A new study by a team at Stanford questions the controversial hygiene hypothesis, which states that raising children in an overly clean environment leads to the development of asthma. But others in the field say the paper, in the February 16 Nature Immunology, does little to challenge the theory.

Martin Dahl and colleagues at Stanford University School of Medicine report that infection with influenza A increases the likelihood of developing allergic disease, potentially undermining a key tenet of the hypothesis: namely, that being infected with viruses protects against other diseases (Nature Immunology, DOI:10.1038/ni1041, February 16, 2004).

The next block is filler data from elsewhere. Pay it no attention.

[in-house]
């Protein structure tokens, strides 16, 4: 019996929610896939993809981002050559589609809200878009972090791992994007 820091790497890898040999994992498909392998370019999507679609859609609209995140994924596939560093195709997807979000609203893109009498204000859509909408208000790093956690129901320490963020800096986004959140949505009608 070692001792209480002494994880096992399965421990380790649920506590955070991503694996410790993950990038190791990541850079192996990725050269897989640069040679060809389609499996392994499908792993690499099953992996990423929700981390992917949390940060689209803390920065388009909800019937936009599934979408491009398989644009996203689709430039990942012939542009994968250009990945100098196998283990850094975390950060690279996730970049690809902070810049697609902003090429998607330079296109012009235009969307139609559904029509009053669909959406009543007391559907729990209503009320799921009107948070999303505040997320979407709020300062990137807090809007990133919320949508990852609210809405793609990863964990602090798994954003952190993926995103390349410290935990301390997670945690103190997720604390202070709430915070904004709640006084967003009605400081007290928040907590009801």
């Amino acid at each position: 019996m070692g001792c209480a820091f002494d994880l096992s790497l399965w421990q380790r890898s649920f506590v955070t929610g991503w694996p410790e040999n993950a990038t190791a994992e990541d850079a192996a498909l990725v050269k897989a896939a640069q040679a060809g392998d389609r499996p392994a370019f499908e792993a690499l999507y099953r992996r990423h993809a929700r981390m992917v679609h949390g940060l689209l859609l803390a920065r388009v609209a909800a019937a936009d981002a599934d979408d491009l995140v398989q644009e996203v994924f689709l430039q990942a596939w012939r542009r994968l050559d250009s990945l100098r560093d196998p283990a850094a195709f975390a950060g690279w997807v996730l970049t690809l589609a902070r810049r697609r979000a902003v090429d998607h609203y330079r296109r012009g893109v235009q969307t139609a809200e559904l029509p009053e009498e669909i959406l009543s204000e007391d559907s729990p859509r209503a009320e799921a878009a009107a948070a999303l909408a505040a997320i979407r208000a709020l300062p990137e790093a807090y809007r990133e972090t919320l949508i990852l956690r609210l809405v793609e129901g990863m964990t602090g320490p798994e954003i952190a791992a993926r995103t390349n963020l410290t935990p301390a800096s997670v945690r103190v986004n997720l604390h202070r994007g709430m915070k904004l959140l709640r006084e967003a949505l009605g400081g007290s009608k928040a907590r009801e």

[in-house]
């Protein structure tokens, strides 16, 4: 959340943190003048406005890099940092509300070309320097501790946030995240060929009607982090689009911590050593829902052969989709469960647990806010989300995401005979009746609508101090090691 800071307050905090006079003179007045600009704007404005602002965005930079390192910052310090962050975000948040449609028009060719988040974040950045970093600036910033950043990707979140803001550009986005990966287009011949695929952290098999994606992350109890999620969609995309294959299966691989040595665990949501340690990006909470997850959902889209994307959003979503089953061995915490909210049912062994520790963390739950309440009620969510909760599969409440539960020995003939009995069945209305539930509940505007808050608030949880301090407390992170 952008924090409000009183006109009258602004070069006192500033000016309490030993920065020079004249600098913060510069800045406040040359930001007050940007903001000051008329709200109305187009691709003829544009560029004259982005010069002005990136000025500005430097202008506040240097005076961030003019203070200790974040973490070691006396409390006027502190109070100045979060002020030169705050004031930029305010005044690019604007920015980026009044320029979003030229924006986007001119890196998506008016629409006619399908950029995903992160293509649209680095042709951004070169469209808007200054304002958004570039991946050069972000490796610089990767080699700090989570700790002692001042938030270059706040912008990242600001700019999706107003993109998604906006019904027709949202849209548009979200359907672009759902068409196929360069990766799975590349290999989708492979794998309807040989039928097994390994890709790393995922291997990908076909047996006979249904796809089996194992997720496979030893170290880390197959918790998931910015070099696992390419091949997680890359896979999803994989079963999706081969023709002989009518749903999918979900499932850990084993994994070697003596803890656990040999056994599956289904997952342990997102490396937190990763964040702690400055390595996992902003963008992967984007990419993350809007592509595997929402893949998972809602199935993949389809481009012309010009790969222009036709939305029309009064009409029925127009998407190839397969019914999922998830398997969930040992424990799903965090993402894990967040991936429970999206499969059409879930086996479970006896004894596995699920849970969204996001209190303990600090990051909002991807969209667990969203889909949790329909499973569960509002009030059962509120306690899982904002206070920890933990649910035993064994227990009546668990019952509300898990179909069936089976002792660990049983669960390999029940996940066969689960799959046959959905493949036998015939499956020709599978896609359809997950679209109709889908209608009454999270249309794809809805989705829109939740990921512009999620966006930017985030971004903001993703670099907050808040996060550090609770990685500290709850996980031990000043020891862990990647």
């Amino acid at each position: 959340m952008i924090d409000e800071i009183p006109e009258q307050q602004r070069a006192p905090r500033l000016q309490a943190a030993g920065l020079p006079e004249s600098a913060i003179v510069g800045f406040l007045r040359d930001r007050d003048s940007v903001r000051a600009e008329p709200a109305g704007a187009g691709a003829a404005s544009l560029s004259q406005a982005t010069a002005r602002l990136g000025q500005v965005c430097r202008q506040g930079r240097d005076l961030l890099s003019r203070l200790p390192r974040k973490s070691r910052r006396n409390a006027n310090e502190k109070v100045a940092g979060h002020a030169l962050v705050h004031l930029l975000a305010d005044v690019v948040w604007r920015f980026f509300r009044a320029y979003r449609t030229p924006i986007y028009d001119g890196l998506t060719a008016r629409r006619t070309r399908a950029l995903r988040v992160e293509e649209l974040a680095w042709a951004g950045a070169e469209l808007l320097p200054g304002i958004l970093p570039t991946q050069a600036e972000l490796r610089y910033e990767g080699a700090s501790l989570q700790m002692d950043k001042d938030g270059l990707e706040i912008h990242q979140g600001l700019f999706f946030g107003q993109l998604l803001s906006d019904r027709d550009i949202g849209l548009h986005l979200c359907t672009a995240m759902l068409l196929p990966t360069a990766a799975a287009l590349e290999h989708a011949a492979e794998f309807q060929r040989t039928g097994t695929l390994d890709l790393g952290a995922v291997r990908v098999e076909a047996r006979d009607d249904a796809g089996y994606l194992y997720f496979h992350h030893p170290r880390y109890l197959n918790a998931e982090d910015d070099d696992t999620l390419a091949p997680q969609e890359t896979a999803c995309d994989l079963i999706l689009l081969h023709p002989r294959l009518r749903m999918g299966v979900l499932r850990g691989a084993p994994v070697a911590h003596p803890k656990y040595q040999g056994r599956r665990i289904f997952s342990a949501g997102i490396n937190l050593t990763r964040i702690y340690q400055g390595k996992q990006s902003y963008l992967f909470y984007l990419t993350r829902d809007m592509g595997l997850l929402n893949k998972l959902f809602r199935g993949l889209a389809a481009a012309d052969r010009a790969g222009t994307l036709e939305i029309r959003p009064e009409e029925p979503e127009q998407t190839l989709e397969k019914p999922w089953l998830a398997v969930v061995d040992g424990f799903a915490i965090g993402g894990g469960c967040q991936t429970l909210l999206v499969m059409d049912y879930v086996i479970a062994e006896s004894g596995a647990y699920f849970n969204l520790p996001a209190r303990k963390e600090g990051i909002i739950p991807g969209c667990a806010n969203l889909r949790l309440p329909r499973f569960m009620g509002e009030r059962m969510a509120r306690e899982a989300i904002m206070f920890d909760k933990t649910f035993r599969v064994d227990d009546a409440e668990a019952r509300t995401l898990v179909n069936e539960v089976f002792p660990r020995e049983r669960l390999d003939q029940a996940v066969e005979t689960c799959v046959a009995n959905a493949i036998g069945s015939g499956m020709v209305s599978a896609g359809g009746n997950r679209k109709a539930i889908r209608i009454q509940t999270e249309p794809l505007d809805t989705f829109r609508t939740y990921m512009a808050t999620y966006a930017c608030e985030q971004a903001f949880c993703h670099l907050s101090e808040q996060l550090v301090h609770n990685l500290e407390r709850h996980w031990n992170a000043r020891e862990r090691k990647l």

“There has been this very popular idea of the mutually exclusive response for some infections,” David B. Lewis, associate professor of pediatrics at Stanford University School of Medicine and coauthor of the paper, said, referring to T-helper 1 (TH1) and TH2 responses. The TH1 response produces high levels of interferon...

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